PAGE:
That’s the truth and we all know it. Whoever claims that managers and players would rather be “clean” than win a game is living in a fantasy world.

Introducing The Pena.lt/y Web App

Martin Eastwood at Pena.lt/y:

The pena.lt/y web app is essentially a website connected to a computer programme running in the cloud that monitors upcoming football fixtures and models their expected outcomes and probabilities. As well as individual fixtures the pena.lt/y web app also models full seasons so you can see how likely teams are to win the league, reach Europe or get relegated etc. Plus you can see their Pythagorean Predictions too.

It’s raw, but promising.

Luis Suárez’s Financial Worth

Jimmy Coverdale for B Sports’s Stats Insight:

Over the summer, when it appeared that Luis Suarez could depart the club, I argued that the striker’s ability to both score and create made Suarez a more valuable player than Radamel Falcao and Edinson Cavani – with any potential transfer fee being closer to what Real Madrid paid for Gareth Bale than the £55 million paid for Cavani (not to mention the £40,000,001 that was reportedly offered by Arsenal), given that the market was set set by the Falcao/Cavani transfers. Certainly, just looking at Suarez’s assists would be flawed – after all he’s been fortunate that he’s had teammates on hand to convert these chances. However, he has created 20 big chances (0.69 per 90 minutes), eight more than any other Premier League player (again with a teammate in second, just this time Philippe Coutinho), and he ranks eighth in the division with 2.70 shot assists per 90 minutes (among players with a minimum of 1,000 minutes played). The benefit of this dual goal and creative threat has been exemplified by Suarez this season – as when the player fails to find the net he’s still a threat to the opposition’s goal.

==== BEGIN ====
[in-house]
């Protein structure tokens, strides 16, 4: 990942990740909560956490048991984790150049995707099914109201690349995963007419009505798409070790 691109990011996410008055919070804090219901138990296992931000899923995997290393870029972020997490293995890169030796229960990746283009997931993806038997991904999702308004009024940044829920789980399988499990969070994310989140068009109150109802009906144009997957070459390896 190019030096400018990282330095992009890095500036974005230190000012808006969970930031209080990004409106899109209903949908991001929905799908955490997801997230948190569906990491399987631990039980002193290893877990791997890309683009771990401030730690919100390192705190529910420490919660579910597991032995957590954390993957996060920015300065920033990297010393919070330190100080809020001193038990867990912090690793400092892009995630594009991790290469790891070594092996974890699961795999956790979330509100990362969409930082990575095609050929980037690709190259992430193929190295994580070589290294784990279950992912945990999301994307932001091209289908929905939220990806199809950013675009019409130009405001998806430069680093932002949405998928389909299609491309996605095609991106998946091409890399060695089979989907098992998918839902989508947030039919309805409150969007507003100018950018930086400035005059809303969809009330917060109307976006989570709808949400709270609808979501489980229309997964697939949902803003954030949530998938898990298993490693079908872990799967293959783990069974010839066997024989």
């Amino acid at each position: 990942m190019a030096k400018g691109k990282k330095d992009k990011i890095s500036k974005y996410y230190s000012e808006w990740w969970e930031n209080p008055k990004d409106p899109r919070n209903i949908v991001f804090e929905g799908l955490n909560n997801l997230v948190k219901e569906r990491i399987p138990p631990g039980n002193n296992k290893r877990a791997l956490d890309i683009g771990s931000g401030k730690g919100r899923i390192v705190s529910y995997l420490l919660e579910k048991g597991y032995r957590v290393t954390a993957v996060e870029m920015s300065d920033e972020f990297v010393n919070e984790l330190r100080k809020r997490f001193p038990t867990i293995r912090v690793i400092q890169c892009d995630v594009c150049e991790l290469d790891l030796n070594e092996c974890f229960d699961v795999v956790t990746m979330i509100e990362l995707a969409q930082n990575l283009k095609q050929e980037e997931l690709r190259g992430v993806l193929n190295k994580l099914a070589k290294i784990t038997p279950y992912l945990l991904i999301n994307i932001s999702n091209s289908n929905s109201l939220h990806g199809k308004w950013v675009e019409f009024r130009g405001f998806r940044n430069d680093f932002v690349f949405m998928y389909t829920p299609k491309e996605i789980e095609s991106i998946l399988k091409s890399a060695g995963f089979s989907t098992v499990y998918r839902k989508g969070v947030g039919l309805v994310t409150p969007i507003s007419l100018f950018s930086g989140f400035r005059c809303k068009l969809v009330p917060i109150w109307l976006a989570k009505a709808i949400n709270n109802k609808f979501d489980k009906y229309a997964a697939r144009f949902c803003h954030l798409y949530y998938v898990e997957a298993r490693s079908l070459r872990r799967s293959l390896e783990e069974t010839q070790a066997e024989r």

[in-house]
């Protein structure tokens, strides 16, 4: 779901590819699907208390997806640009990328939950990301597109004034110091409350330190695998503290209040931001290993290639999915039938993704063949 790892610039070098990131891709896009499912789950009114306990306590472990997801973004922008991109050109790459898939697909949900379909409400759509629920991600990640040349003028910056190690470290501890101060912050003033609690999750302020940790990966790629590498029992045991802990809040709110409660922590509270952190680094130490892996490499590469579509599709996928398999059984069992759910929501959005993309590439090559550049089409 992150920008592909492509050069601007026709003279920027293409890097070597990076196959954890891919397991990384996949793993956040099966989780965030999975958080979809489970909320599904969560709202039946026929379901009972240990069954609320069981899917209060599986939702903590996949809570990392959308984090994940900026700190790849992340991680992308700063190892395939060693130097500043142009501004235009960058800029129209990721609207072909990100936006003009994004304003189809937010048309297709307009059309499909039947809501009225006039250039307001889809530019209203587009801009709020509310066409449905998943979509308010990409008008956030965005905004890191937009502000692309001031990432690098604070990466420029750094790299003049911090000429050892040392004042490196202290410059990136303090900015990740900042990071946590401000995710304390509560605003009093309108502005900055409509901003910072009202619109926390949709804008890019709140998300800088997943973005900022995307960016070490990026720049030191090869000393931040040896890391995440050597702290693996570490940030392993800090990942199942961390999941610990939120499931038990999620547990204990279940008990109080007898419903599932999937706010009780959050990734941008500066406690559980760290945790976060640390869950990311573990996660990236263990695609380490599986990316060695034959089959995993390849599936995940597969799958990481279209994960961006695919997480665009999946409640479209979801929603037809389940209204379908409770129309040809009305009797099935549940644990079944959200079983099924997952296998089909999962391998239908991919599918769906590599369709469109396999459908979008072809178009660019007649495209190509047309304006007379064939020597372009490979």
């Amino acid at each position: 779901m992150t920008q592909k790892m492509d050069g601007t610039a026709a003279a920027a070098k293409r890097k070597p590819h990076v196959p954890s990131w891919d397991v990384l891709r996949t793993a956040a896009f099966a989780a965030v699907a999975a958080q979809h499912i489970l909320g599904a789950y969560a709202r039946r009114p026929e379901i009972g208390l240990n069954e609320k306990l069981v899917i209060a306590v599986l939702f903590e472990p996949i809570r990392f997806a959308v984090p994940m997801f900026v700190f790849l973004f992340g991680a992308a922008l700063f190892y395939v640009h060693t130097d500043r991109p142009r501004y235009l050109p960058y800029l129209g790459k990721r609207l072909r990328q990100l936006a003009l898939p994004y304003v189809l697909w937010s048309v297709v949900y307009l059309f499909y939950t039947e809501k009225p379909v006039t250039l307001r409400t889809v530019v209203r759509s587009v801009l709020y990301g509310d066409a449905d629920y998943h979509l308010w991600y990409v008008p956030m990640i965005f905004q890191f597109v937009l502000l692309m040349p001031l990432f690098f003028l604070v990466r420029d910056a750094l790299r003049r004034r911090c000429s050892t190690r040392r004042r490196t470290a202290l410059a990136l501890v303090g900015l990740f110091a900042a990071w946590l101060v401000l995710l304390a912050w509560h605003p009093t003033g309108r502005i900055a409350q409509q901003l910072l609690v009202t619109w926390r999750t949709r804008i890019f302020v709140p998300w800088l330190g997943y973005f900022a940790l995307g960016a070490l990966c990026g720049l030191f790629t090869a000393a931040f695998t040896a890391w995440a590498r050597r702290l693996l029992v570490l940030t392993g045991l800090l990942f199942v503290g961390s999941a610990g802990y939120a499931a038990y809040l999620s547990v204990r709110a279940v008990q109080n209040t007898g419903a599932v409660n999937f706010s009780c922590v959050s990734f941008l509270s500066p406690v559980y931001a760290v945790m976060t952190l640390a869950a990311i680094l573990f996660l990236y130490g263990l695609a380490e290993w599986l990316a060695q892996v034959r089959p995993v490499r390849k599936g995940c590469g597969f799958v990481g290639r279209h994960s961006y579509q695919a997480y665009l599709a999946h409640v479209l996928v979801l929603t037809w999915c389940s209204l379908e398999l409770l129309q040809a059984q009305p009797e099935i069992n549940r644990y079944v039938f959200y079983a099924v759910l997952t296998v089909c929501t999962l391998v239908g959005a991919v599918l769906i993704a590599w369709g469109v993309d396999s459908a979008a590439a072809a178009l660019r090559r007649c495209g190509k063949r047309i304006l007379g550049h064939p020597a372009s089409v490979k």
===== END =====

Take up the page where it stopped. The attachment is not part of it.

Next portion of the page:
Liverpool should only sell for a ridiculous amount, or not at all. If the win the title and can keep Suárez they only need to add depth for next season. Sell Suárez, and the need to review their forward setup. The big question is whether an oil club or Real Madrid offer some crazy amount of money in the summer.

Who Will Be Champions?

Mark Taylor, at The Power of Goals, calculates the likelihood of Liverpool, Man City, and Chelsea become champions and comes to a simple conclusion: